President Obama is known for his cool. Some of his associates call him “No Drama Obama.” And certainly in the realm of foreign policy, his response to events has been phlegmatic. The Iranian government sent its thugs into the streets to beat and murder democratic demonstrators, and President Obama stayed aloof. The Iranians arrested three American hikers, held them for months in prison, and now accuse two of spying — and President Obama remains calm. A Muslim American opened fire on U.S. soldiers at Fort Hood, and the president initially warned the nation not to jump to conclusions.
But there was one outrage that provoked the president’s ire — when Israel announced a permit for the construction of 1,600 new apartments on Jewish-owned land in a Jerusalem neighborhood. Although Prime Minister Benjamin Netanyahu immediately apologized to the then-visiting vice president, Joe Biden, about the timing of the announcement (by which Netanyahu was apparently blindsided), the reportedly “livid” Obama was unsatisfied.
On presidential instructions, Secretary of State Hillary Clinton phoned Israel’s prime minister and delivered a 45-minute harangue about Israel’s decision to build apartments for Jews in the Jewish capital. Details of the irate phone call were immediately released to the press, with then–State Department spokesman P.J. Crowley offering that Clinton had told Netanyahu that “the United States considered the announcement a deeply negative signal about Israel’s approach to the bilateral relationship.”
In the choreographed world of diplomacy, that amounted to a fierce rebuke. But President Obama wasn’t finished. A few days later, presidential adviser David Axelrod appeared on a Sunday talk show and repeated the administration line that the Israeli announcement was an “affront” and an “insult.” Later, when Netanyahu visited the White House, President Obama delivered the final slaps — declining to pose for pictures or take press questions with the prime minister; delivering a list of steps Israel would have to take to restore trust; and then pointedly walking out on the prime minister with the parting words, “Let me know if there is anything new.”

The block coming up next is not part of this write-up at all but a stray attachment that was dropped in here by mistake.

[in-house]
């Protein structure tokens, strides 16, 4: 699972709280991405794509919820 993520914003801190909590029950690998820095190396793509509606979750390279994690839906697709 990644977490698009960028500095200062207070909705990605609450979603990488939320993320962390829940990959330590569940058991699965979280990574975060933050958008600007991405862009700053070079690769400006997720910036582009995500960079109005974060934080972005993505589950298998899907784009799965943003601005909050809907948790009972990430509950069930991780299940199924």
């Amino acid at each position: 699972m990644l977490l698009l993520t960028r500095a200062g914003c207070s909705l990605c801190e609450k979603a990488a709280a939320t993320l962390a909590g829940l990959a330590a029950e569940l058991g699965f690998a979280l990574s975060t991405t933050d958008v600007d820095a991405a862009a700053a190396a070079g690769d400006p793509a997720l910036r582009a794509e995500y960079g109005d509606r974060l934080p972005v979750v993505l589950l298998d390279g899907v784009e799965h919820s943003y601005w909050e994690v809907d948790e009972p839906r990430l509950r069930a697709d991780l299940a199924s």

On March 11, Palestinian terrorists entered the home of Udi and Ruth Fogel in the town of Itamar on the West Bank. It was the Sabbath, and most of the family was sleeping. The terrorists first slit the throats of Udi and his three-month-old daughter, Hadas. Ruth was in the bathroom but was attacked and killed as she emerged. Two more sons, Yoav, eleven, and Elad, four, were also killed by knives to the heart. Their throats were slit as well. There were three more Fogel children. Two other boys, ages eight and two, asleep on the sofa, were apparently missed by the murderers. Twelve-year-old Tamar, who had been spending Shabbat with friends, returned home to discover two-year-old Yishai standing over the bodies of his parents and begging them to wake up.
In Rafah, Palestinians celebrated the news of the massacre by dancing, singing, and handing around sweets.
The Obama administration issued a pro-forma condemnation. “There is no possible justification for the killing of parents and children in their home,” it read. Secretary Clinton called the murders “inhuman” and reportedly coaxed a more robust denunciation of the atrocity from Palestinian Authority chairman Mahmoud Abbas than he had at first offered.